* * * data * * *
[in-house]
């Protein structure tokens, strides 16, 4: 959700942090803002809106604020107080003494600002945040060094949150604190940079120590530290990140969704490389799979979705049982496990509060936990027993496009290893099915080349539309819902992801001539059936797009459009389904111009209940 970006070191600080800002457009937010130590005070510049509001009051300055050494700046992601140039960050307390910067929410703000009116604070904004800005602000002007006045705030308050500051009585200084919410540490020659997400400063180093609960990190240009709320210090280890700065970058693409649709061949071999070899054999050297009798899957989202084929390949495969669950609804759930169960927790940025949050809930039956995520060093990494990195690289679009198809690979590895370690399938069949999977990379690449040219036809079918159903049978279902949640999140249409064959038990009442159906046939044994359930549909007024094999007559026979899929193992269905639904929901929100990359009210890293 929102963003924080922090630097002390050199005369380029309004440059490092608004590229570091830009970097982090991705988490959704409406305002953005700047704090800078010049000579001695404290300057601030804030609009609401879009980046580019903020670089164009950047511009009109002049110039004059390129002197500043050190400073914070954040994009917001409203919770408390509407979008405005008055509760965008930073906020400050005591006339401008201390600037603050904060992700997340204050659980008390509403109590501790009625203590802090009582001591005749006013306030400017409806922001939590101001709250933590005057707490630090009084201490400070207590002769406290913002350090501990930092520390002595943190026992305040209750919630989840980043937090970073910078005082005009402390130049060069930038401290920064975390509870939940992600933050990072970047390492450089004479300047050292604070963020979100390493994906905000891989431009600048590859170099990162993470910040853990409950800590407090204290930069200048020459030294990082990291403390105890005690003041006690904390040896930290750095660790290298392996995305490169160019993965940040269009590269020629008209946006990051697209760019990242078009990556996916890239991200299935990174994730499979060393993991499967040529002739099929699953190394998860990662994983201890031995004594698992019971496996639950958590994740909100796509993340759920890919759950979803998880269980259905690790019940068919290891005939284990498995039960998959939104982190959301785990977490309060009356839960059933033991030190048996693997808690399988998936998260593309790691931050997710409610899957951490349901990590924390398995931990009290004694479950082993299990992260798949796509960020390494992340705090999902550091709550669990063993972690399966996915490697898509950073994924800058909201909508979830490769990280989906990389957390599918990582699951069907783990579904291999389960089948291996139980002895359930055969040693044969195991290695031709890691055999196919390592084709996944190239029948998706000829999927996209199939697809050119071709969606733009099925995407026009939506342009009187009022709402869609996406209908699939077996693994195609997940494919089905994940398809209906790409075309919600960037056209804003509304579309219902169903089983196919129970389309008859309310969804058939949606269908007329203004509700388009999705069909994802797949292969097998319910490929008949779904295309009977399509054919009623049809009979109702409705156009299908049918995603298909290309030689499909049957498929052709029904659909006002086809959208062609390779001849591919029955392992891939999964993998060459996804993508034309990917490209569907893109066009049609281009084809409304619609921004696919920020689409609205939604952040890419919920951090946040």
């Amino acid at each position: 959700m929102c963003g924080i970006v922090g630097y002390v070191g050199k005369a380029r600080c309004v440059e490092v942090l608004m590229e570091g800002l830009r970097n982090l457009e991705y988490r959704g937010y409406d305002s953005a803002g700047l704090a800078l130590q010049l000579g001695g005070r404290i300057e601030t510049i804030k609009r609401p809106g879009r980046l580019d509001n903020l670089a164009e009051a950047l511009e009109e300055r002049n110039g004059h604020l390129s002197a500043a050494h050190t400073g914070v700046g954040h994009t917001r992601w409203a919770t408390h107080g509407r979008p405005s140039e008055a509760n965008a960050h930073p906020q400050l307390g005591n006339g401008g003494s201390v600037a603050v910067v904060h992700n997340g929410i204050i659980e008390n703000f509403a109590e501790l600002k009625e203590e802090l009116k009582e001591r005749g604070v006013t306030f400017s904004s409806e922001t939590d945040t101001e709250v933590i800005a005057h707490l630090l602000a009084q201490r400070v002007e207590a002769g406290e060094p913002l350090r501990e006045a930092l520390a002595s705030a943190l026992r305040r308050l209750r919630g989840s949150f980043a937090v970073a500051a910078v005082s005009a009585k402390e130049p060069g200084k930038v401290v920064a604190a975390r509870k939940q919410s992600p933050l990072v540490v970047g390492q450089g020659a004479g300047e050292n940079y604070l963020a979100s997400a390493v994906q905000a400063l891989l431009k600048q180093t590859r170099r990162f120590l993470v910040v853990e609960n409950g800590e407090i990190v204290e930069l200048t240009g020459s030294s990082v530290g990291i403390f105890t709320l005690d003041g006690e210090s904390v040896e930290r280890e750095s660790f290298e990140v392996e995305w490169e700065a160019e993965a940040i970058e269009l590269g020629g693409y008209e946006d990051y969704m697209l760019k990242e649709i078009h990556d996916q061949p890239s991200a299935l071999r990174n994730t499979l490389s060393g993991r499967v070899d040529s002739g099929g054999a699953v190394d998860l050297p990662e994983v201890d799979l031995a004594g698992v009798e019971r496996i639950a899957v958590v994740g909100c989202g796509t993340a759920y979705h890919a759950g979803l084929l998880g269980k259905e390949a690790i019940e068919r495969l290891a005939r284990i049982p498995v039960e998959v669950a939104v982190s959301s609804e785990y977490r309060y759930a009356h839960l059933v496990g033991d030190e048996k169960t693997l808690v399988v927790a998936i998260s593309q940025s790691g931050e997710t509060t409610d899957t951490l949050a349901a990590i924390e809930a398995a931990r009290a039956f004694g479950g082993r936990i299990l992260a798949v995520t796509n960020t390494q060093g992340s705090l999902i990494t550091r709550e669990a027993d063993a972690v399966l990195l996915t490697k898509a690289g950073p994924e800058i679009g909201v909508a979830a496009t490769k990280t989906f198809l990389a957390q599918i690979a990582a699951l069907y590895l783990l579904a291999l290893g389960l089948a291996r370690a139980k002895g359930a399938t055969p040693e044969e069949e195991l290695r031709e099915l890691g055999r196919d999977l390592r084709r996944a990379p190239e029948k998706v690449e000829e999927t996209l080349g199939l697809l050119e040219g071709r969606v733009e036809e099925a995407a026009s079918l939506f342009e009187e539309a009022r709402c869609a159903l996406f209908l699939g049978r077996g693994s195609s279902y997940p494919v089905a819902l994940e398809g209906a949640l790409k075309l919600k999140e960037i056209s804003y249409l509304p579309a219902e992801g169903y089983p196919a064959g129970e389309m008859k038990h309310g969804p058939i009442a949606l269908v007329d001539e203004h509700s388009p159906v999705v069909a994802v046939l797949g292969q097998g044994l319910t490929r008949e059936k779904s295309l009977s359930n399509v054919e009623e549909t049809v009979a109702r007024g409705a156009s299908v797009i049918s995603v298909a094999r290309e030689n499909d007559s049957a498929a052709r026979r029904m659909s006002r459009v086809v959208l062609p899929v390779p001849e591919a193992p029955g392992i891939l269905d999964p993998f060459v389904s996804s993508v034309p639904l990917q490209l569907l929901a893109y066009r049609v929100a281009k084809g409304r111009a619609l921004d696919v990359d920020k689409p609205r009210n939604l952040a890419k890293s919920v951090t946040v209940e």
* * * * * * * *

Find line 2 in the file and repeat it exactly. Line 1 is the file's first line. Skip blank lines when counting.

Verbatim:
């Protein structure tokens, strides 16, 4: 959700942090803002809106604020107080003494600002945040060094949150604190940079120590530290990140969704490389799979979705049982496990509060936990027993496009290893099915080349539309819902992801001539059936797009459009389904111009209940 970006070191600080800002457009937010130590005070510049509001009051300055050494700046992601140039960050307390910067929410703000009116604070904004800005602000002007006045705030308050500051009585200084919410540490020659997400400063180093609960990190240009709320210090280890700065970058693409649709061949071999070899054999050297009798899957989202084929390949495969669950609804759930169960927790940025949050809930039956995520060093990494990195690289679009198809690979590895370690399938069949999977990379690449040219036809079918159903049978279902949640999140249409064959038990009442159906046939044994359930549909007024094999007559026979899929193992269905639904929901929100990359009210890293 929102963003924080922090630097002390050199005369380029309004440059490092608004590229570091830009970097982090991705988490959704409406305002953005700047704090800078010049000579001695404290300057601030804030609009609401879009980046580019903020670089164009950047511009009109002049110039004059390129002197500043050190400073914070954040994009917001409203919770408390509407979008405005008055509760965008930073906020400050005591006339401008201390600037603050904060992700997340204050659980008390509403109590501790009625203590802090009582001591005749006013306030400017409806922001939590101001709250933590005057707490630090009084201490400070207590002769406290913002350090501990930092520390002595943190026992305040209750919630989840980043937090970073910078005082005009402390130049060069930038401290920064975390509870939940992600933050990072970047390492450089004479300047050292604070963020979100390493994906905000891989431009600048590859170099990162993470910040853990409950800590407090204290930069200048020459030294990082990291403390105890005690003041006690904390040896930290750095660790290298392996995305490169160019993965940040269009590269020629008209946006990051697209760019990242078009990556996916890239991200299935990174994730499979060393993991499967040529002739099929699953190394998860990662994983201890031995004594698992019971496996639950958590994740909100796509993340759920890919759950979803998880269980259905690790019940068919290891005939284990498995039960998959939104982190959301785990977490309060009356839960059933033991030190048996693997808690399988998936998260593309790691931050997710409610899957951490349901990590924390398995931990009290004694479950082993299990992260798949796509960020390494992340705090999902550091709550669990063993972690399966996915490697898509950073994924800058909201909508979830490769990280989906990389957390599918990582699951069907783990579904291999389960089948291996139980002895359930055969040693044969195991290695031709890691055999196919390592084709996944190239029948998706000829999927996209199939697809050119071709969606733009099925995407026009939506342009009187009022709402869609996406209908699939077996693994195609997940494919089905994940398809209906790409075309919600960037056209804003509304579309219902169903089983196919129970389309008859309310969804058939949606269908007329203004509700388009999705069909994802797949292969097998319910490929008949779904295309009977399509054919009623049809009979109702409705156009299908049918995603298909290309030689499909049957498929052709029904659909006002086809959208062609390779001849591919029955392992891939999964993998060459996804993508034309990917490209569907893109066009049609281009084809409304619609921004696919920020689409609205939604952040890419919920951090946040």